The top 5 worst vice presidents

Jack Garner, one of the vice presidents serving under Franklin D. Roosevelt once said to the 1960 incoming vice president, Lyndon Johnson, that the vice presidential office was “not worth a pitcher of warm spit.”

The truth is that the role vice presidents have played in American politics and presidential administrations has changed dramatically over time.

America’s first vice president, John Adams, remarked to his wife Abigail, “My country has in its wisdom contrived for me the most insignificant office that ever the invention of man contrived or his imagination conceived; and as I can do neither good nor evil, I must be borne away by others and meet the common fate.”

John Adams played little to no role in Washington’s administration, but later vice presidents would play a critical role in American politics while both occupying the office and in their occasional ascendancy to the presidential office.

John Tyler, sometimes derisively called by political opponents, “His Accidency” was the first vice president to become president after the death of the chief executive, and set the precedent for the vice president assuming all the powers of the presidency if the president dies or leaves office. Thomas R. Marshall, who served under President Woodrow Wilson and once made the analogy of the vice presidency that there were once two brothers, “one went out to sea and the other became vice president, neither was heard from again,” was the first vice president to attend cabinet meetings. And Dick Cheney played a vital role in the George W. Bush presidency, helping to craft policy at the highest level.

Clearly the office of vice president is often worth nothing, but occasionally ends up being everything.

So far, Vice President Joe Biden has done little besides occasionally, or rather, frequently open his mouth and embarrass the presidential administration. He has been thought of so poorly by al-Qaeda and Osama bin Laden that he was left off the assassination list in hopes that he would ascend to the presidency and “ruin the country.” Although Biden has been a comedic punch line throughout his nearly four years in office, there have been other VP’s that have run the gamut from incompetent to murderous to treasonous.

Here is a list of the top 5 vice presidential flops.

1.) Aaron Burr

Aaron Burr was the vice president under Thomas Jefferson from 1800 to 1804, during which time he tried to steal the presidency, got booted from the ticket for Jefferson’s next term, prompted an immediate constitutional amendment that would be the last in over half a century, lost the New York Governor race by the largest margin in the state’s history, and in revenge for failing in that endeavor, murdered a former treasury secretary, Alexander Hamilton, in a duel.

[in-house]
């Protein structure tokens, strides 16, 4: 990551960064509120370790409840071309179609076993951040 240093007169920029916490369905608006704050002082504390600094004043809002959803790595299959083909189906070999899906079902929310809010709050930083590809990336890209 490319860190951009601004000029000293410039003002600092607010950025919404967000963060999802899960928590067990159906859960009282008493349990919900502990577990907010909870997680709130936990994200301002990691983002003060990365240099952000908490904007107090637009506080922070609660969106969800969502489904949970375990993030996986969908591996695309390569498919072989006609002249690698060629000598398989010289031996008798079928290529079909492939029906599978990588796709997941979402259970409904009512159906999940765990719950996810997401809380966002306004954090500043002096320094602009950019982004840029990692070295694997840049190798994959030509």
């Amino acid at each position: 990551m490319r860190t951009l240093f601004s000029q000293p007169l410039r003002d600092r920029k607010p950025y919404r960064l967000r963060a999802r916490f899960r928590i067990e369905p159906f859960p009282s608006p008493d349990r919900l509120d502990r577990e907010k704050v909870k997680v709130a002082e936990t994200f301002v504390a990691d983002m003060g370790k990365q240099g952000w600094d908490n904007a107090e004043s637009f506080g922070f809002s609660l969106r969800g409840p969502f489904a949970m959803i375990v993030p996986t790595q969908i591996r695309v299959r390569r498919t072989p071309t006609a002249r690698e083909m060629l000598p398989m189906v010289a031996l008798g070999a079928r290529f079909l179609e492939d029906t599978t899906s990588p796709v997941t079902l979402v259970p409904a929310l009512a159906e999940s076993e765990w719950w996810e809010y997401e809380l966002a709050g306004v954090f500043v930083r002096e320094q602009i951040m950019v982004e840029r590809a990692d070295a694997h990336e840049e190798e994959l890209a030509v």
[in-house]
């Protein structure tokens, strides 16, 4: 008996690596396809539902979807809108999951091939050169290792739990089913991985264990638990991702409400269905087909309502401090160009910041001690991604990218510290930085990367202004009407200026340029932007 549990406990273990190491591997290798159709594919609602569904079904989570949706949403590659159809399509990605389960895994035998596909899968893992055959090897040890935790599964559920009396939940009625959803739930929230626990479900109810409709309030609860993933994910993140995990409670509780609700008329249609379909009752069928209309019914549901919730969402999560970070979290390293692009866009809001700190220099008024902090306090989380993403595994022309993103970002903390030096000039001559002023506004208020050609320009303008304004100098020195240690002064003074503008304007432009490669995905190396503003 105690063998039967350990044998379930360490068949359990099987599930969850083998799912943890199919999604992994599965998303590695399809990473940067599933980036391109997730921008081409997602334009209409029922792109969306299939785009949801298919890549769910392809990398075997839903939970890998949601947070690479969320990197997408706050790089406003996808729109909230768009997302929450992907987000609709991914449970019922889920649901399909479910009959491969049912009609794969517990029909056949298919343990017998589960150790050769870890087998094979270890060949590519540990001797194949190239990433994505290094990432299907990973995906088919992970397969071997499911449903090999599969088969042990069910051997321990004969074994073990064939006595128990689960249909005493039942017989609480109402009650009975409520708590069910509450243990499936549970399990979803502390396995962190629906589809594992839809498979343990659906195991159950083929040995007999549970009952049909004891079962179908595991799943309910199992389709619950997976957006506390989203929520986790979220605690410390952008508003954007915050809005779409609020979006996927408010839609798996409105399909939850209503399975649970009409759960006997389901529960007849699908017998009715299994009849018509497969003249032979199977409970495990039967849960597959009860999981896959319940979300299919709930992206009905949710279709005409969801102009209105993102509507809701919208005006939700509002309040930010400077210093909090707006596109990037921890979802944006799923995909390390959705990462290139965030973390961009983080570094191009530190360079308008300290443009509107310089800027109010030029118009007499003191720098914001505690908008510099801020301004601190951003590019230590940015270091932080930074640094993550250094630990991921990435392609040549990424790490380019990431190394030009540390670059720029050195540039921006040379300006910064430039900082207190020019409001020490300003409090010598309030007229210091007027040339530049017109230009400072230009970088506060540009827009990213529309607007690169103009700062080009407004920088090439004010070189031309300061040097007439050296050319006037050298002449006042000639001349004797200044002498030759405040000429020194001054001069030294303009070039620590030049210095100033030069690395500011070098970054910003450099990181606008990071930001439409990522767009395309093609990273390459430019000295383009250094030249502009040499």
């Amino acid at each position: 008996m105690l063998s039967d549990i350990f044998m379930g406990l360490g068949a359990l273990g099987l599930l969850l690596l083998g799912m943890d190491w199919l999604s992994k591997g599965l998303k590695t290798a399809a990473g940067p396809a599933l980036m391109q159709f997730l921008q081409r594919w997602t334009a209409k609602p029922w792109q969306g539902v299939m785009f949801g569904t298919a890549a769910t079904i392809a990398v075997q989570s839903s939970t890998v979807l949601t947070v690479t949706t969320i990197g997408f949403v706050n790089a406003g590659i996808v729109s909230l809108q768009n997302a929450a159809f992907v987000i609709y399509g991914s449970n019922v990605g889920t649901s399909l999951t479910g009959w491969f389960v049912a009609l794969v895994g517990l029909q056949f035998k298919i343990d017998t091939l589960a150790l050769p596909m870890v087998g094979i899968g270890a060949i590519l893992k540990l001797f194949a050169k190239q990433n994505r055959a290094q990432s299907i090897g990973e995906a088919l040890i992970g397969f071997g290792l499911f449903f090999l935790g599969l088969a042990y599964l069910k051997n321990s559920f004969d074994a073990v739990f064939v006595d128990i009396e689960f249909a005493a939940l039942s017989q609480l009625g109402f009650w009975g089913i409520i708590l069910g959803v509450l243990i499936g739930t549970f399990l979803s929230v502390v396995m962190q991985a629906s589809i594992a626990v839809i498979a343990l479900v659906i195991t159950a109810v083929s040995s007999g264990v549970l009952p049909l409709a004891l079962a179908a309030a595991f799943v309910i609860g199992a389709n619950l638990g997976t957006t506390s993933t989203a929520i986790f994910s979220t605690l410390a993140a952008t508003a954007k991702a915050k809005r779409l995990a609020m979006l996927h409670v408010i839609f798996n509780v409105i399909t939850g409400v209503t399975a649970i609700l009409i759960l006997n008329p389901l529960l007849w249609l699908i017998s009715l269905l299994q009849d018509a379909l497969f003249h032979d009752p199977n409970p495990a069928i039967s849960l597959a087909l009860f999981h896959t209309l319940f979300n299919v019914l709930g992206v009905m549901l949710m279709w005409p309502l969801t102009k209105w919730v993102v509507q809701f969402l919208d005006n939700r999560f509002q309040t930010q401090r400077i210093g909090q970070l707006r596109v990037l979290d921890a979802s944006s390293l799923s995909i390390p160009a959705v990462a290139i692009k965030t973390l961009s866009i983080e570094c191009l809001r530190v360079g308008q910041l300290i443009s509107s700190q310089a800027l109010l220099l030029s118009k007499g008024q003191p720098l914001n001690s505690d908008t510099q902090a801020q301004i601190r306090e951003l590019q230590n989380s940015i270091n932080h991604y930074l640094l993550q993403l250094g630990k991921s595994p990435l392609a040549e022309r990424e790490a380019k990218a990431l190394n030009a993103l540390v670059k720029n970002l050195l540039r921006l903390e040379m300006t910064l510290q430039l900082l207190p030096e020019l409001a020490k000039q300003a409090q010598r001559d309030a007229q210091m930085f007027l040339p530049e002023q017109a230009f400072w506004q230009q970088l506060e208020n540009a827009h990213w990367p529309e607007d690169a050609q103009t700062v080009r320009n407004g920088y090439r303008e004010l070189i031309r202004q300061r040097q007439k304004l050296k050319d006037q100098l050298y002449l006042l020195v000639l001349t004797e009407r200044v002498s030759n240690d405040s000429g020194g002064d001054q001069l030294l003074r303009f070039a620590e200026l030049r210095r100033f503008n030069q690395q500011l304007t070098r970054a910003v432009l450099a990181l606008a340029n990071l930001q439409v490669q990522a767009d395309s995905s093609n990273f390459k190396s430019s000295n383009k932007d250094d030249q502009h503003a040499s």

Aaron Burr

This astounding record puts Burr right at the top of the list of vice presidential failures, even while discounting his later attempts to break off both the northern and then the southern states from the union in order to form his own country, or more accurately, empire.

A Revolutionary War veteran, prominent senator from New York, and grandson of the Great Awakening preacher, Johnathan Edwards, Burr had a promising resume and an incredible amount of talent. However, he turned out to be a fallen Founder that seemed out of place in a generation of such venerated American heroes.

Burr had a charming and engaging persona, but also possessed a dark side that was recognized by a number of other Founders. The great historian of early American history, Gordon Wood, once said of Burr, “No other political leader of his political prominence ever spent so much time blatantly scheming for his own personal and political advantage.”

Alexander Hamilton once said of Burr, “He is a man whose only political principle is, to mount at all events to the highest legal honours of the Nation and as much further as circumstances will carry him.”

In short, Burr was an amoral opportunist.

Burr sparked a constitutional crisis when in the 1800 presidential election he ended up tied with Thomas Jefferson for the greatest number of electoral votes. Although Burr was originally chosen by the Jeffersonian-Republicans to be the vice presidential nominee, there was not yet a rule for a two man ticket. So Jefferson’s supporters voted for Jefferson and Burr in equal numbers. Instead of backing down to the wishes of his party, Burr suddenly tried to scheme to become president only to fail when Hamilton, a Federalist, threw his weight behind his rival, Jefferson.

This disaster forced the country to adopt a constitutional amendment to create the two man presidential ticket, but it could have made the first successful transfer of power from one party to another in human history a monumental catastrophe.